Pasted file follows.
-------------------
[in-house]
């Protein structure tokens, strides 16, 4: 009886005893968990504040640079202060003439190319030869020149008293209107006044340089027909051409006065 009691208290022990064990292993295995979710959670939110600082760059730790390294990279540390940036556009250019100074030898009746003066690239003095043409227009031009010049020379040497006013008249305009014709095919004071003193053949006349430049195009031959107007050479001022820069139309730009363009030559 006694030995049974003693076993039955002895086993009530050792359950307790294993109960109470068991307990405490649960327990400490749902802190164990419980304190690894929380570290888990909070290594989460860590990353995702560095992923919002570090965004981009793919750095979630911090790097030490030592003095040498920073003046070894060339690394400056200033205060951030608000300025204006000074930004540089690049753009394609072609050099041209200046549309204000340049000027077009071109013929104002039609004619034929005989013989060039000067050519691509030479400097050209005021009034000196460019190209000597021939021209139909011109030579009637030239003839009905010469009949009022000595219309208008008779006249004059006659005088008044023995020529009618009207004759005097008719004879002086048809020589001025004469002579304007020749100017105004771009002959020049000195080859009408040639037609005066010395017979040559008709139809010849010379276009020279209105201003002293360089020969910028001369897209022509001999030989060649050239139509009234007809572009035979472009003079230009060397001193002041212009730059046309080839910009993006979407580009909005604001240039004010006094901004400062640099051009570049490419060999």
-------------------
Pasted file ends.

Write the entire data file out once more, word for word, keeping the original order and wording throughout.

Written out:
[in-house]
């Protein structure tokens, strides 16, 4: 009886005893968990504040640079202060003439190319030869020149008293209107006044340089027909051409006065 009691208290022990064990292993295995979710959670939110600082760059730790390294990279540390940036556009250019100074030898009746003066690239003095043409227009031009010049020379040497006013008249305009014709095919004071003193053949006349430049195009031959107007050479001022820069139309730009363009030559 006694030995049974003693076993039955002895086993009530050792359950307790294993109960109470068991307990405490649960327990400490749902802190164990419980304190690894929380570290888990909070290594989460860590990353995702560095992923919002570090965004981009793919750095979630911090790097030490030592003095040498920073003046070894060339690394400056200033205060951030608000300025204006000074930004540089690049753009394609072609050099041209200046549309204000340049000027077009071109013929104002039609004619034929005989013989060039000067050519691509030479400097050209005021009034000196460019190209000597021939021209139909011109030579009637030239003839009905010469009949009022000595219309208008008779006249004059006659005088008044023995020529009618009207004759005097008719004879002086048809020589001025004469002579304007020749100017105004771009002959020049000195080859009408040639037609005066010395017979040559008709139809010849010379276009020279209105201003002293360089020969910028001369897209022509001999030989060649050239139509009234007809572009035979472009003079230009060397001193002041212009730059046309080839910009993006979407580009909005604001240039004010006094901004400062640099051009570049490419060999």